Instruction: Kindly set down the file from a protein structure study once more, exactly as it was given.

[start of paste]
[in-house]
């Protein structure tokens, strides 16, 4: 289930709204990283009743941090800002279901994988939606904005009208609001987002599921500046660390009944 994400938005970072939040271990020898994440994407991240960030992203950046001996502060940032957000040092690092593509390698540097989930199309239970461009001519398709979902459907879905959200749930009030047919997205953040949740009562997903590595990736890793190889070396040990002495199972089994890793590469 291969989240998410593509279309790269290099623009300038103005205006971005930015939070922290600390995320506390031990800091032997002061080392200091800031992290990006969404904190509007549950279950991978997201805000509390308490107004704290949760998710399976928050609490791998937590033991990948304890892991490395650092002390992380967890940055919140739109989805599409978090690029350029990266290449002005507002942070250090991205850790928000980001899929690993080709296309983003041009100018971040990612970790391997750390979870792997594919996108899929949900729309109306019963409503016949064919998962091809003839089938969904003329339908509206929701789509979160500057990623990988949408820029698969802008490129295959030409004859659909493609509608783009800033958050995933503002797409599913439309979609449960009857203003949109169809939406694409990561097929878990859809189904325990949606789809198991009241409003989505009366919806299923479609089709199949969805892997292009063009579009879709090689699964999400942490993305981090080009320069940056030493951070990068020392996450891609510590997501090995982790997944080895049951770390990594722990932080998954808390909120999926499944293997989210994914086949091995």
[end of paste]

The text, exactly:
[in-house]
């Protein structure tokens, strides 16, 4: 289930709204990283009743941090800002279901994988939606904005009208609001987002599921500046660390009944 994400938005970072939040271990020898994440994407991240960030992203950046001996502060940032957000040092690092593509390698540097989930199309239970461009001519398709979902459907879905959200749930009030047919997205953040949740009562997903590595990736890793190889070396040990002495199972089994890793590469 291969989240998410593509279309790269290099623009300038103005205006971005930015939070922290600390995320506390031990800091032997002061080392200091800031992290990006969404904190509007549950279950991978997201805000509390308490107004704290949760998710399976928050609490791998937590033991990948304890892991490395650092002390992380967890940055919140739109989805599409978090690029350029990266290449002005507002942070250090991205850790928000980001899929690993080709296309983003041009100018971040990612970790391997750390979870792997594919996108899929949900729309109306019963409503016949064919998962091809003839089938969904003329339908509206929701789509979160500057990623990988949408820029698969802008490129295959030409004859659909493609509608783009800033958050995933503002797409599913439309979609449960009857203003949109169809939406694409990561097929878990859809189904325990949606789809198991009241409003989505009366919806299923479609089709199949969805892997292009063009579009879709090689699964999400942490993305981090080009320069940056030493951070990068020392996450891609510590997501090995982790997944080895049951770390990594722990932080998954808390909120999926499944293997989210994914086949091995």